Growth through lateral additions is a hit or miss proposition at best. Numerous survey reports indicate that far fewer that 50% of lateral additions meet the expectations of the hiring firm. There are a number of reasons for this poor performance. Three that almost always foreshadow disappointment in the near term include:
- Exaggerated estimation of portable business,
- Lack of cultural fit and,
- Lack of strategic fit.
All three of these can be addressed by taking two steps that most firms fail to take.
Clearly define strategic growth objectives. Strategic growth is growth that:
- Allows the firm to better serve current or emerging needs of existing clients,
- Allows the firm to capitalize on an emerging market opportunity of significance,
- Shores up a weakness that is limiting the firm in a material and defined way, or
- Strengthens the firm in an area in which it holds a strategic market advantage.
The strategic growth objectives should be enumerated in writing with specifics as to level of experience required, area of expertise needed, physical location, and any other characteristics that define a successful candidate for the specified strategic objective.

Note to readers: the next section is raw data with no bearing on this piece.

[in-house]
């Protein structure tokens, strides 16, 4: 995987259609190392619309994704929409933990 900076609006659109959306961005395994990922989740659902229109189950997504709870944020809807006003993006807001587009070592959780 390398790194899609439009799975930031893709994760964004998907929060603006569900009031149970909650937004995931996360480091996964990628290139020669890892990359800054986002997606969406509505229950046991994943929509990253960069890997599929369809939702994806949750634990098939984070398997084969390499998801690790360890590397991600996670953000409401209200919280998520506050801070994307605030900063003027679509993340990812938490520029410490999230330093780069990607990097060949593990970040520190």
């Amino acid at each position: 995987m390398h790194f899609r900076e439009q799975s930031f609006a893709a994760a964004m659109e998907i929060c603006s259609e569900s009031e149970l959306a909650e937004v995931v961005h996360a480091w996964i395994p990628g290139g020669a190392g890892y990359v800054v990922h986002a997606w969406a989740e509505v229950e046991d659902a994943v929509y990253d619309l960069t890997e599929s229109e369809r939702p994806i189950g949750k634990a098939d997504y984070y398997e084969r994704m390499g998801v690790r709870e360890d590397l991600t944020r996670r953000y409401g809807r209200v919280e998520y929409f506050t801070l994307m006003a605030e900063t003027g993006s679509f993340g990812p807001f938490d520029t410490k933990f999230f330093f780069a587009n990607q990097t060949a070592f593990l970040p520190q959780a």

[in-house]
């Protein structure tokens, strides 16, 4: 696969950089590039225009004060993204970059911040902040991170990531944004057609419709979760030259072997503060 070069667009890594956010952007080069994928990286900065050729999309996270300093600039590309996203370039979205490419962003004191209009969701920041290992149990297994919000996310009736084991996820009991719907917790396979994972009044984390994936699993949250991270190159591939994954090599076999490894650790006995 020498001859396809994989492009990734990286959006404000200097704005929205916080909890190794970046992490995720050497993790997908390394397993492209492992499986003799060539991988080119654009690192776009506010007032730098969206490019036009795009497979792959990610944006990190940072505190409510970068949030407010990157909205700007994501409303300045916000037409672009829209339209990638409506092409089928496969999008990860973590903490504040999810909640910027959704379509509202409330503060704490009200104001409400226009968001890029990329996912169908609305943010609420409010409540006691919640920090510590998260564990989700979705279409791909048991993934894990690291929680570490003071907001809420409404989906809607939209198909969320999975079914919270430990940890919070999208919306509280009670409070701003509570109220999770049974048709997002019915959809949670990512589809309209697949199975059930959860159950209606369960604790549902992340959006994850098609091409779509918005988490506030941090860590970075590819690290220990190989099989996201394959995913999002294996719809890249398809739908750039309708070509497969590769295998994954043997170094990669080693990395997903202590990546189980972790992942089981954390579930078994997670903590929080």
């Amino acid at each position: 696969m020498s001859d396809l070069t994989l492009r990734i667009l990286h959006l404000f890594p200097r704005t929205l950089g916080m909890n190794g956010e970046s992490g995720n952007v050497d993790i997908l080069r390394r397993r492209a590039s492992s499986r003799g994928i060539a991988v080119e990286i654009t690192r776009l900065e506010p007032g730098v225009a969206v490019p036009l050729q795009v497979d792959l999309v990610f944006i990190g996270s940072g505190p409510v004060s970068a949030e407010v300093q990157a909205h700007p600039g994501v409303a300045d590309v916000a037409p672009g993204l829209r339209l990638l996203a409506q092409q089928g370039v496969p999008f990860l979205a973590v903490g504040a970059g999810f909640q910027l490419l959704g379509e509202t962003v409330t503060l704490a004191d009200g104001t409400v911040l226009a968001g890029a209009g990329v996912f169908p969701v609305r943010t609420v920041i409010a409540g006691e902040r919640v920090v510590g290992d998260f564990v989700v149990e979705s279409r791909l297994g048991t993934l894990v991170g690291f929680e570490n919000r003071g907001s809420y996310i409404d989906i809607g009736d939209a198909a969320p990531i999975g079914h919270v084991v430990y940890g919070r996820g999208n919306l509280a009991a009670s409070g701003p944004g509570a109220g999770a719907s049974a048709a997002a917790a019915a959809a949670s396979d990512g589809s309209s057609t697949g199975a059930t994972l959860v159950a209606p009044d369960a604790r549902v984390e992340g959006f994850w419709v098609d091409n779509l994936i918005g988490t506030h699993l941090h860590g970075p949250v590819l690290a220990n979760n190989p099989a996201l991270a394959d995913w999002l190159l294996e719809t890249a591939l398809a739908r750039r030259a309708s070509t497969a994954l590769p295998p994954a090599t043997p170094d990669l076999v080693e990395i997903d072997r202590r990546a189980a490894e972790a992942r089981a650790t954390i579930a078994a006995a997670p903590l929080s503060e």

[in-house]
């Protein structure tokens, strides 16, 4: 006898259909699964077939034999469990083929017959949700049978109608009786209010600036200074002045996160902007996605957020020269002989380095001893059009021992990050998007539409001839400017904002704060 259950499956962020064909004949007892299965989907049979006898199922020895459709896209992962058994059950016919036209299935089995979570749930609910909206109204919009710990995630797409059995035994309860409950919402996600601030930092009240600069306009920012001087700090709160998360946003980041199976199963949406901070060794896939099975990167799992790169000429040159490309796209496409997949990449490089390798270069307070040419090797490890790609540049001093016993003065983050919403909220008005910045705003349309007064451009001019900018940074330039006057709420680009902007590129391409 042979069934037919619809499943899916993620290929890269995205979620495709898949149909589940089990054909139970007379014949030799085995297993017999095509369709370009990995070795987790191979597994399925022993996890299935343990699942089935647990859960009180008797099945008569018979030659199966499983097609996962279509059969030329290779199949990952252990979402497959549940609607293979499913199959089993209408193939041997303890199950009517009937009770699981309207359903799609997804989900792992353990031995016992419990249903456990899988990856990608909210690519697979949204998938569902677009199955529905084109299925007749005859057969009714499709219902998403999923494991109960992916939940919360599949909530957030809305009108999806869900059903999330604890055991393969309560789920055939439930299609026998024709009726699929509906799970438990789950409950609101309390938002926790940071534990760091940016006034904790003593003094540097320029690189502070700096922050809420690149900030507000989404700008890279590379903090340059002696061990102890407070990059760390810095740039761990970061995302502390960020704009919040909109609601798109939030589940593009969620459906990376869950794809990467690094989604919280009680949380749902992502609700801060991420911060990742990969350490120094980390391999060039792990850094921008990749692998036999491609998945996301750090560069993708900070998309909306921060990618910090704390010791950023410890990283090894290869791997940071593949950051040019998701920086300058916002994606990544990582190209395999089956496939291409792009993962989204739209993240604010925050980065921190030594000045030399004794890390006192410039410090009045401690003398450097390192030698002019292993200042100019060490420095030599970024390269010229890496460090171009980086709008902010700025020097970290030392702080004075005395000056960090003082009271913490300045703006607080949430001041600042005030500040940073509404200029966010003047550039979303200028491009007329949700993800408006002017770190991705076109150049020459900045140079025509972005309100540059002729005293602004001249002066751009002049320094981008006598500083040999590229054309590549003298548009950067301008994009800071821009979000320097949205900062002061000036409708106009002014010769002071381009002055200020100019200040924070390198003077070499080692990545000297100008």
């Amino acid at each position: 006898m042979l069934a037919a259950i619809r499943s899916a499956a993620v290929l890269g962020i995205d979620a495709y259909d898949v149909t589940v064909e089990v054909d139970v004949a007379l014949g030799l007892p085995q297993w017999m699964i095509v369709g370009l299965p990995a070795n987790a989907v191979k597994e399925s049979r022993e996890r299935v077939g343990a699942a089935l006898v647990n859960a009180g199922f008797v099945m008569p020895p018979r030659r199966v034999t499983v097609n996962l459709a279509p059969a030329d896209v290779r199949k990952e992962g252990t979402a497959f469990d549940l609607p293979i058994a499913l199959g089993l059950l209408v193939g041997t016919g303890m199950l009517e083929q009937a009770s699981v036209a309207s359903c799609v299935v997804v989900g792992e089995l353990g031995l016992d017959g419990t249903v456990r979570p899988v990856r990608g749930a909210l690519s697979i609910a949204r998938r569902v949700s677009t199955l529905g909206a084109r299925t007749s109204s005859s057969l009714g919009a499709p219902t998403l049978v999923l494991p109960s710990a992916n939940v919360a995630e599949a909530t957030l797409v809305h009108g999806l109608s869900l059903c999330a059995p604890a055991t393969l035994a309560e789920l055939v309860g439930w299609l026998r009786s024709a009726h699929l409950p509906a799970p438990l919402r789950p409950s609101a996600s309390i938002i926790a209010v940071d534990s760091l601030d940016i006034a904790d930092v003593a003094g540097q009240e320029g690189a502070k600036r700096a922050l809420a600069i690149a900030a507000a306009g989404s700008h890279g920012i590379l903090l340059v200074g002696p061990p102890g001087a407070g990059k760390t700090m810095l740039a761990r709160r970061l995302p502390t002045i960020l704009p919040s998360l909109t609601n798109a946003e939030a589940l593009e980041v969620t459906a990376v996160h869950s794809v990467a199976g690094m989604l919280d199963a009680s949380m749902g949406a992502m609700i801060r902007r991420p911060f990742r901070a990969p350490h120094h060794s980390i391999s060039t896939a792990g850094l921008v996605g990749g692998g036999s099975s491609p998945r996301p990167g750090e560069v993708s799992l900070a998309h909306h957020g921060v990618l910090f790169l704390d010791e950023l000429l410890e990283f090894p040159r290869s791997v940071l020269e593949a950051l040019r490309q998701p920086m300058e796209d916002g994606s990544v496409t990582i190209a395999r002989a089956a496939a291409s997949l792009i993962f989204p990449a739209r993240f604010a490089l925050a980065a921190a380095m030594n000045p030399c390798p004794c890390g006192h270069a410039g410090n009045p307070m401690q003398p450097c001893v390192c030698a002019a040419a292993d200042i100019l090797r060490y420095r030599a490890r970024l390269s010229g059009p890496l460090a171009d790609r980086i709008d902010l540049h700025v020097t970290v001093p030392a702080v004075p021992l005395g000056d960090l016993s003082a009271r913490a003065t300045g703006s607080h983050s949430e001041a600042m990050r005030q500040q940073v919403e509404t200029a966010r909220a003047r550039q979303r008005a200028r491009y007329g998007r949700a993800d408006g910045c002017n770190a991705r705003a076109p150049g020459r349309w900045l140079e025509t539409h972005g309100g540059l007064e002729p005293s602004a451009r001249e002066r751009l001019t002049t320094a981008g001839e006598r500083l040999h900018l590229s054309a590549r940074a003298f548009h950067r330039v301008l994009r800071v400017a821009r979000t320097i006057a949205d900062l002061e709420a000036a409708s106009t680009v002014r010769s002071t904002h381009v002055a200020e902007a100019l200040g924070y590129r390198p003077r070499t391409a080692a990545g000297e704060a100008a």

Seek input from your firm’s attorneys. Depending on your firm’s size, solicit specific lateral recommendations from all attorneys — or, in larger firms, to an appropriate segment of partners/shareholders. A prioritized list of strategic growth objectives should be distributed along with a simple question – what attorneys do you know personally that would a) fill one of our strategic objectives and b) be someone you would really like to practice with?
Potential hires that meet strategic growth objectives and are personally connected to one of your attorneys greatly increase the odds of a successful lateral addition.
A friend and great thinker on this topic, Eric Fletcher, recently posted an article that is worth a read. The article includes a model for successful lateral pursuits. Do yourself a favor and check it out!